On May 31 the highly controversial Philip Wogaman, former pastor of Foundry United Methodist Church (1992-2002), surrendered his clergy credentials in solidarity with T.C. Morrow, a lesbian member of his former congregation who was not ordained as a Deacon due to the fact that she was a practicing homosexual in violation of church law.
“I do this with a heavy heart, but knowing that Dietrich Bonhoeffer was right about there being a cost of discipleship at every stage in our life as Christians,” Wogaman told the Baltimore-Washington Annual Conference during their clergy session.
Now retired and age 85, he’s publicly opposed United Methodism’s traditional teaching about marriage and sexual ethics for several decades, first as a prominent longtime seminary professor and later as a pastor. Wogaman is approaching his 60th anniversary of being ordained as an Elder in the United Methodist church.
During Bill Clinton’s two terms as President of the United States, the Clinton family regularly attended Foundry United Methodist Church, which is one of 200 reconciling congregations of the United Methodist Church. Wogaman was essential in leading Foundry to becoming a reconciling congregation in 1995, which made Foundry one of the key meeting locations of the religious homosexual community in the Washington, D.C., area.
Wogaman has long been a controversial figure of Foundry. In 1995, IRD’s President, Mark Tooley, highlighted Wogaman’s liberal leanings that led the 1996 Republican nominee for U.S. President, Bob Dole, and his wife, Elizabeth, to find a new church that, “would more accurately reflect their traditional beliefs.” Tooley commented in the Washington Times regarding the ironic nature of the Republican nominee and his wife attending a church where Rev. Wogaman actively attacked Republican policy.
Later Wogaman counseled and publicly defended President Clinton during the Monica Lewinsky sex scandal that led to Clinton’s impeachment.
Wogaman’s liberal theology also translated into his stances on domestic policy and politics. He was a strong supporter of higher taxes, including a more progressive social security tax in the 1980s. As a staunch critic of Ronald Reagan and a free market economy, Wogaman claimed that, “[socialism] can claim modest but real economic success.”
Once hosting controversial Episcopal Bishop John Shelby Spong at Foundry Church, where Spong characteristically denied biblical miracles, Wogaman also questioned traditional biblical teachings like the virgin birth.
Rather than urging any other members of clergy to quit United Methodist ordination, Wogaman stressed that those concerned clergy members stay put and allow him to be, “[their] representative outside the circle,” in the fight to suspend church discipline regarding practicing homosexual clergy like T.C. Morrow.
The denial of T.C. Morrow’s candidacy for ordination shows the ongoing evangelical direction of global United Methodism, even in a liberal conference.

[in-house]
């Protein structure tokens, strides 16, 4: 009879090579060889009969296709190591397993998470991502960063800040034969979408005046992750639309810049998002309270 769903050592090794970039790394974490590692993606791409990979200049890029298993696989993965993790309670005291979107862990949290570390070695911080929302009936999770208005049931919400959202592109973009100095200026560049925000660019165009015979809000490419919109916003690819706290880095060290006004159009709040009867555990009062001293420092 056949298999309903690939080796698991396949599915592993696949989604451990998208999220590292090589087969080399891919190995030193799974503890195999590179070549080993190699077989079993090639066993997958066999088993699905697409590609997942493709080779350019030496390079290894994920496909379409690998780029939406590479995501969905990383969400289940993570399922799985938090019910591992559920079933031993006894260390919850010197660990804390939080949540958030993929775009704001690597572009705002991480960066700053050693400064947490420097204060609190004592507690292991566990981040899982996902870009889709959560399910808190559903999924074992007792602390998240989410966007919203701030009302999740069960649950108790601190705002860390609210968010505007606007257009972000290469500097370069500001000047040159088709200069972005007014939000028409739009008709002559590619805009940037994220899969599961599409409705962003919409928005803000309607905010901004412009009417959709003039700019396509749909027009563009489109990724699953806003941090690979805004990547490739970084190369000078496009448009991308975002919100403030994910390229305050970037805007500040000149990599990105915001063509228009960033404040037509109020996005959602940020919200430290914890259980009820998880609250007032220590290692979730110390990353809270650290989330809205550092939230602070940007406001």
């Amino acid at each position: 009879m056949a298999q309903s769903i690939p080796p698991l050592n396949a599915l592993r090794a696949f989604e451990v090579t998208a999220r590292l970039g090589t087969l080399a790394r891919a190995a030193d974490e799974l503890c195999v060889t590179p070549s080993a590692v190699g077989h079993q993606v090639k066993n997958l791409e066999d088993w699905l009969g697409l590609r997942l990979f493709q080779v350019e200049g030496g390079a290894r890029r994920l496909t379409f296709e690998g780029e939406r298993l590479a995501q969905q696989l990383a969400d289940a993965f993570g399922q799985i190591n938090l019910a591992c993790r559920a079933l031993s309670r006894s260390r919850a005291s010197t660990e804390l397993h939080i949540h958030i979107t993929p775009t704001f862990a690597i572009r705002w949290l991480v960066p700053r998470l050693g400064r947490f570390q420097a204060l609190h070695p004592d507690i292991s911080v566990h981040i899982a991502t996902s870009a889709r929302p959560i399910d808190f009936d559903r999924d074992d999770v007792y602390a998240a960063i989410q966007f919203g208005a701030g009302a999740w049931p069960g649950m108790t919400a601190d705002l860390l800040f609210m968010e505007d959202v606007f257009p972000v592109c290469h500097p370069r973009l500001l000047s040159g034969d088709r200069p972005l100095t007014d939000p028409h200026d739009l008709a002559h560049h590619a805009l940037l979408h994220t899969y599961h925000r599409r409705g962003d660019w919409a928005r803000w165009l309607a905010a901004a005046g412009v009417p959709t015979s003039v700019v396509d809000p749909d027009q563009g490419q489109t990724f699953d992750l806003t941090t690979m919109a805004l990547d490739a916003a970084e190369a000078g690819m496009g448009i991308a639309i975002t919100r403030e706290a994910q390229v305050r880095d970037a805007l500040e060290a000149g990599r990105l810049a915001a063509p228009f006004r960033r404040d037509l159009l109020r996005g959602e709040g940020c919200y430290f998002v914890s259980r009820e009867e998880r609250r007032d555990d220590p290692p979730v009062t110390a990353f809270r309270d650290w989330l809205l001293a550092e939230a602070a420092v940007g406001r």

Last year, the Baltimore-Washington Conference Board of Ordained Ministry (BOOM), the body charged with screening ordination candidates in the region, recommended Morrow for ordination. This came shortly after this board issued a joint statement with the New York Conference Board of Ordained Ministry announcing new policies in their respective regions of publicly welcoming gay ordination candidates. However, an extraordinary last-minute intervention prevented Ms. Morrow from receiving the required approval of a vote of a super-majority of all clergy in her conference.
This year, Morrow failed to even win the approval of the board of ordained ministry. This was a direct result of recent rulings of the denomination’s supreme court, the Judicial Council. One such ruling challenged the application of this aforementioned LGBTQ-welcoming ordination policy in New York, and resulted in the Judicial Council ruling that such boards are required to ask the necessary questions to fully examine ministry candidates’ compliance with the denomination’s prohibition of clergy engaging in sexual relations outside of monogamous, heterosexual marriage. Another ruling “prohibits the consecration as bishop of a self-avowed practicing homosexual.” Together these rulings now concretely deny individuals such as T.C. Morrow and Karen Oliveto, both lesbian activists, from legitimately serving as bishop or receiving ordination.
IRD’s UM Action Director, John Lomperis, submitted two legal briefs on each of these two cases (those submitted on the bishop case can be read here and here) that may have assisted the Judicial Council in reaching their ultimate decisions.
Wogaman has been one of the most prominent advocates for United Methodism to abandon its traditional teaching that sex is for marriage between man and woman across four decades. His surrendering his clergy credentials maybe ultimately recalled as the beginning of the end for viable liberal resistance to the increasingly global denomination’s more orthodox direction.